A couple of family connections have told me that James Hourigan, son of Thomas Hourigan and Julia Moran, died in the Great Fire of 1870. Their source of information was apparently Alec Lunney’s “My Maternal Ancestors,” which I posted here.1
But looking closely at Alec Lunney’s “My Maternal Ancestors,” I can’t help but notice that he doesn’t actually say that James Hourigan died in the Great Fire of 1870. Rather, he refers to James Hourigan as “James who died as a youth of 18 in the year of the Great Fire of 1870.” Well, details, details…but so much of genealogical research has to do with the details; and there is a difference, after all, between dying as a direct result of a catastrophe, and dying of some other cause altogether around about the time that the catastrophe occurred.I have not (yet) found a church burial record for James Hourigan, though I do have his baptismal record (see above). Nor have I discovered an Ontario civil death registration, and this document I do not really expect to find: for the province of Ontario, the registration of deaths only began on 1 July 1869, and for the first decade or so after its inception, the record-keeping was quite spotty.
But James Hourigan died within the twelve months preceding a census enumeration. And as it turns out, his death was recorded in the “Nominal Returns of the Deaths within last twelve months” for the 1871 census of Canada/Ontario/County of Carleton/Township of March:Note that three deaths in the above census schedule are directly attributed to the Great Fire of 1870: John Hogan, age 35, religion Catholic, born Ireland, along with his sons John J. (age 9, born Ontario) and Michael (age 2 months, born Ontario), are recorded as having “burnt to death on the night of the Great Fire” in August 1870. There is no such “Great Fire” notation for the death of James Hourigan, who died October 1870, apparently of “Inflammation on the lungs” (possibly pneumonia?)2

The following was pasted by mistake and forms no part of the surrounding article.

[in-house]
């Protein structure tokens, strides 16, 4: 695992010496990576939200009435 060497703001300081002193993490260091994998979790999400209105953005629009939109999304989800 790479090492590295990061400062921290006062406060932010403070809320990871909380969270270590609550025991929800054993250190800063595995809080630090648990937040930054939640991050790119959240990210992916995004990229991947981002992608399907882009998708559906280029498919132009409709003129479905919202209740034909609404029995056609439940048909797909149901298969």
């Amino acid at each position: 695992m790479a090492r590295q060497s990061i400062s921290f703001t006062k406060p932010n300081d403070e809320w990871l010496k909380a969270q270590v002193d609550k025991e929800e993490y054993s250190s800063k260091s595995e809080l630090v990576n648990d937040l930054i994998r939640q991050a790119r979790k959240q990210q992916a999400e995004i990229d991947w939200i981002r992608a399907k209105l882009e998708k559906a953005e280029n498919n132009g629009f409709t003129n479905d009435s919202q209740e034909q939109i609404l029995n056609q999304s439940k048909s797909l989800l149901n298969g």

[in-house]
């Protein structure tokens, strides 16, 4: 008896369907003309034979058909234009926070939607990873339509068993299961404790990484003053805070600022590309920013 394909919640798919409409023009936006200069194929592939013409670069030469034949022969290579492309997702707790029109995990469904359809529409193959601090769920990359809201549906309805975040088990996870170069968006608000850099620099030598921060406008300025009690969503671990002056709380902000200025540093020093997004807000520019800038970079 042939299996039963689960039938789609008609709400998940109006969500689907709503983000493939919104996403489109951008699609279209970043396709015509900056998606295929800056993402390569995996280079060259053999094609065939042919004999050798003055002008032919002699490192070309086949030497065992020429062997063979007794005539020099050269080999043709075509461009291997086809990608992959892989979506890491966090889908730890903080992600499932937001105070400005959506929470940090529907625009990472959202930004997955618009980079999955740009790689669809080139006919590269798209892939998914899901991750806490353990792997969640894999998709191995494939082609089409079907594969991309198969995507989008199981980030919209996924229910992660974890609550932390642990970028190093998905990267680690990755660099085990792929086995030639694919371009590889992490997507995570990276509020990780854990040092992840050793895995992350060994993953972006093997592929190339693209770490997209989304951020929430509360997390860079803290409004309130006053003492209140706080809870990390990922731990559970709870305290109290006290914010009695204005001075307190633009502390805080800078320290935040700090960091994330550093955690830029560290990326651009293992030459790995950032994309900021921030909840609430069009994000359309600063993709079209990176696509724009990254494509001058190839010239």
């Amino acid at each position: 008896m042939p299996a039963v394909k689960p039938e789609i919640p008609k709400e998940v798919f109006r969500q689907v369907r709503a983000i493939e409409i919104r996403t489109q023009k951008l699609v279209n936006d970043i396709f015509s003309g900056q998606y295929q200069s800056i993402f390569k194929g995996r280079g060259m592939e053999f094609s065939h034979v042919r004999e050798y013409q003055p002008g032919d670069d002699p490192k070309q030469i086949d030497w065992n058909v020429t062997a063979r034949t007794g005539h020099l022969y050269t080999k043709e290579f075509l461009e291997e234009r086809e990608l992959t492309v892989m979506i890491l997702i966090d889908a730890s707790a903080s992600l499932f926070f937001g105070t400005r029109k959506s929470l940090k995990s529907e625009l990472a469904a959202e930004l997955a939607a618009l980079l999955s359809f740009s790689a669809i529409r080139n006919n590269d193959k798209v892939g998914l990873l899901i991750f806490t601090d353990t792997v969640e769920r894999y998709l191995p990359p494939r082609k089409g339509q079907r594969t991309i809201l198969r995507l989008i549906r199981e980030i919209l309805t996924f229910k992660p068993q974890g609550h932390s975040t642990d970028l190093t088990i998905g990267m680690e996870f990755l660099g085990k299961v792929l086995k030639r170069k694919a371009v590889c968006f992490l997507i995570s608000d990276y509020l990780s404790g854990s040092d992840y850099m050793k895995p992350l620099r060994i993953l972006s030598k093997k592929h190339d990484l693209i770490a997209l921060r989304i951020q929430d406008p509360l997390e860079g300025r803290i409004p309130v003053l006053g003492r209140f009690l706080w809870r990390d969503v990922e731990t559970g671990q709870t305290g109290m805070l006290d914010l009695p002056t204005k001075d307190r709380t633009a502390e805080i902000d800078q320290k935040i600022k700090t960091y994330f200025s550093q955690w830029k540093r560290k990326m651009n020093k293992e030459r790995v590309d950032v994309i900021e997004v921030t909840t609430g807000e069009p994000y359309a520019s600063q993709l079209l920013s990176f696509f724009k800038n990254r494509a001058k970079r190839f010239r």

On causes of death and genealogy, I have to say, I’ve recently seen some, in my opinion, somewhat inflated claims about the predictive value of medical genealogy: trace your family’s health history into the past in order to save your life tomorrow, and so on. Leaving aside the extremely complex issue of genetic versus environmental factors (while certain genetic traits are obviously inherited, the environment can change quite radically over time), I suspect that most family history researchers, no matter how careful and diligent, will have trouble finding useful medical information for their great-grandparents, never mind going back any further than that.
For pre-twentieth-century ancestors, it can be very difficult to find reasonably accurate information about causes of death, or even to find any information at all. First, there is the problem of a paucity of records. And second, even where a record has survived, there is often the problem of translating an archaic medical term into a diagnostically meaningful modern equivalent.
- From Alec Lunney’s “A Collection of Family and Ottawa Area Information.” ↩
- At Rudy’s List of Archaic Medical Terms, the modern term for “inflammation of the lungs” is given as pneumonia. On inflammation as a term, Rudy’s List cites the National Genealogical Society Quarterly (December 1988, Volume 76, Number 4) as follows: “In the last century, cause of death often was listed as inflammation of a body organ – such as, brain or lung – but this was purely a descriptive term and is not helpful in identifying the actual underlying disease.” ↩